WASHINGTON — Have you ever looked around your workplace and said to yourself, “Man, this would make a hilarious TV show?”
That’s exactly what happened to Chris Petlak, who was working at Chicago radio station WTMX 101.9 The Mix when he and his creative pal Jim Kozyra realized it was the perfect sitcom setting.
“There’s a lot of very great characters that can come out of a radio station … guests that come through [and] you have to be a particular type of person to work overnights,” Petlak told WTOP.
So they created a bunch of three-minute episodes of “The Jamz” — shot at the radio station — and pitched it at the 2014 New York Television Festival (NYTVF), where it was chosen to become the first program produced by NYTVF Productions and funded and distributed worldwide by The Orchard.
Set at the fictional 101.7 THE JAMZ, the No. 1 music station in Chicago, the show opens with the retirement of the station’s famous, longtime morning show host. This leaves a coveted vacancy sought by two ambitious but bumbling overnight DJs, Jay Jay (Petlak) and Fitzy (Kozyra).
“Our heroes quickly try to find their way into the morning slot despite their own incompetence,” Kozyra said. “It’s Jay-Jay, Chris’ character, trying as hard as he can to keep the show on the rails, and Fitzy, my character, literally with the attention span of a flea just taking the show off the rails.”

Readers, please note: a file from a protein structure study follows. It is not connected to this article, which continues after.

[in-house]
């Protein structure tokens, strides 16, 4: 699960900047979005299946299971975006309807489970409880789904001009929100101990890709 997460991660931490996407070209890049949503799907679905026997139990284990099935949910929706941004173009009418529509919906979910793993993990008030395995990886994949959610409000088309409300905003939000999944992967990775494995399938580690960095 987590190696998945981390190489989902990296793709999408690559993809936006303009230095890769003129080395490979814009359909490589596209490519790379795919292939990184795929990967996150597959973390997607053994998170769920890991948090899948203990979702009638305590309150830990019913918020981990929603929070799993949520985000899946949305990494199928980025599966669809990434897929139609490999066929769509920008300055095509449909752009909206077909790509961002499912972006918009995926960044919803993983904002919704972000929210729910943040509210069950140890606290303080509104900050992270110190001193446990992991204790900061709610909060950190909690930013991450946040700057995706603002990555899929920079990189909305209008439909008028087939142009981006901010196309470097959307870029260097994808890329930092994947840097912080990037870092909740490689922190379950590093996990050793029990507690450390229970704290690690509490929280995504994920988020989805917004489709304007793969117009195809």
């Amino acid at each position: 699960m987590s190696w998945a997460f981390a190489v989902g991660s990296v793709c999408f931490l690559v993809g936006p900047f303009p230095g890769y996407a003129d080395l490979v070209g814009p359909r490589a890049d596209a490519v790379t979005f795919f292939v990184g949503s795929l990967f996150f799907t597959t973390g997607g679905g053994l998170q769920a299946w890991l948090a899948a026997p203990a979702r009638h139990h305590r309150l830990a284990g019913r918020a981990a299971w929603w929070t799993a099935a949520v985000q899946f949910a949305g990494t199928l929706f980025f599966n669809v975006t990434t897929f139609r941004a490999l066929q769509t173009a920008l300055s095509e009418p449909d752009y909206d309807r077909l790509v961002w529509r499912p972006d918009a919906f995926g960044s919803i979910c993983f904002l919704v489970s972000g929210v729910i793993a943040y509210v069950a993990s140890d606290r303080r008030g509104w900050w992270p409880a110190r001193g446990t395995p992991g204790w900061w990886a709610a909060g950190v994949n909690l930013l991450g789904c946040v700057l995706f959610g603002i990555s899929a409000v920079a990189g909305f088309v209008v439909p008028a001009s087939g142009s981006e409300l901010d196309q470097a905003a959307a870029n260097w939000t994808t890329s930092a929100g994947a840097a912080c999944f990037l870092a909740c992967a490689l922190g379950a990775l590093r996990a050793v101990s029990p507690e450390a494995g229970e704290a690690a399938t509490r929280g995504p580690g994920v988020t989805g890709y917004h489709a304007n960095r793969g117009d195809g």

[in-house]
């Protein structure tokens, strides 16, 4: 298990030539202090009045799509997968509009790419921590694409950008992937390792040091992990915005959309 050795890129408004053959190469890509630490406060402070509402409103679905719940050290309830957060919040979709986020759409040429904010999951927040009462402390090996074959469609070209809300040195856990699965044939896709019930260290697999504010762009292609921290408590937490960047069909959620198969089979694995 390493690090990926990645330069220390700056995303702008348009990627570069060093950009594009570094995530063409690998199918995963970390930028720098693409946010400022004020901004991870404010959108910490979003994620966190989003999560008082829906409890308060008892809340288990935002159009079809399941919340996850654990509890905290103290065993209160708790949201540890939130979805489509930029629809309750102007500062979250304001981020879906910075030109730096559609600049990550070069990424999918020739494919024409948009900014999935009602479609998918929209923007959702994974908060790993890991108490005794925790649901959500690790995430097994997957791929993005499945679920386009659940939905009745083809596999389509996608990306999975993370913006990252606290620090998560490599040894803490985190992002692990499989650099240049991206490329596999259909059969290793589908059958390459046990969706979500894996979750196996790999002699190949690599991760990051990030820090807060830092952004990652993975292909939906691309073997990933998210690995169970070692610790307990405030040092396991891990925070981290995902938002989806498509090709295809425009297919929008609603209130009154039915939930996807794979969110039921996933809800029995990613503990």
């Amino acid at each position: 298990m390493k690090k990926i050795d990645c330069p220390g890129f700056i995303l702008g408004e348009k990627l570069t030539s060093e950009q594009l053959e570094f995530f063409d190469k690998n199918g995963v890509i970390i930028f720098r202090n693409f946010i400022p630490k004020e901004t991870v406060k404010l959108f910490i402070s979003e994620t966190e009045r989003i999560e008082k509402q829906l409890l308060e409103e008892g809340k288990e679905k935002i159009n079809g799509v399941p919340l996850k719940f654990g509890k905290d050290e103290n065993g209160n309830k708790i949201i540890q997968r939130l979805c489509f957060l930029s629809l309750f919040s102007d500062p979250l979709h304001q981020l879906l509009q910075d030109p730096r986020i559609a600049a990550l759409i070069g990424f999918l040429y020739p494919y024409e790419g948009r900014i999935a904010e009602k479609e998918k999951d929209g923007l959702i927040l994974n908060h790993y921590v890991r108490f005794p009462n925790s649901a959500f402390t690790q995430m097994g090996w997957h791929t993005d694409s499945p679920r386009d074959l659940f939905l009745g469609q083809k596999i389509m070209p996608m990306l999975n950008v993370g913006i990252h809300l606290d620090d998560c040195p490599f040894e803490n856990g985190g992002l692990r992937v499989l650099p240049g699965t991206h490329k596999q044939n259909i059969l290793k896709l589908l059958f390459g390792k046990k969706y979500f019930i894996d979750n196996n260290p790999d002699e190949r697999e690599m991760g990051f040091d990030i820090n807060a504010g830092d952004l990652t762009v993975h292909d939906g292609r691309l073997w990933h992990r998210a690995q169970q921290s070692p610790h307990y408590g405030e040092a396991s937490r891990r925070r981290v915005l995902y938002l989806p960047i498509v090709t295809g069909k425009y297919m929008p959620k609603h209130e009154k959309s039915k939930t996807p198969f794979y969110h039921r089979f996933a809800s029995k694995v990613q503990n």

“It’s got an ‘Office’ vibe, ‘Parks and Rec’ dysfunction,” Kozyra said. “This is a weird one: I would say it gives ‘The West Wing’ a run for its money as far as words per page. Sorkin-speed. It’s rain-paced, baby. It is fast, fast, fast, fast, fast. I think we do about 34-35 pages in about 23-24 minutes.”
Only a pair of ambitious funnymen could pull off such an achievement.
The duo came up separately on the Chicago creative scene, as Petlak studied acting and writing at Illinois State University, while Kozyra attended Dominican University. Their worlds collided upon doing a stand-up routine at the Metropolis Performing Arts Center in suburban Chicago.
“We were doing an improv parody of ‘Twilight,'” Petlak said. “I was Jacob the Werewolf.”
“I was the vampire,” Kozyra said.
But the fangirl audience wasn’t divided into “Team Petlak” and “Team Kozyra.”
“Most of the audience was on Team Why Are You Making Fun of the [Movies]?” Kozyra joked.
“This happened at the peak hotness of the ‘Twilight’ series,” Petlak added. “We’re doing this in the suburbs of Chicago and the audience night after night is 15-year-old girls thinking this is going to be a show about ‘Twilight,’ not recognizing it was going to be a show that was going to destroy ‘Twilight.'”
Within the first five seconds of the routine, the “Twilight” diehards in the audience quickly realized that it was a mockery, as Kozyra emerged in a ridiculous wig and Petlak took the stage shirtless.
“The second I took my shirt off, the audience was [deflated]. I would say that my body type is ‘melted candle.’ That’s what I would describe it as,” Petlak joked.
“I would second that,” Kozyra joked.
Despite the crushed dreams of the “Twilight” audience, a new comedy combo was born.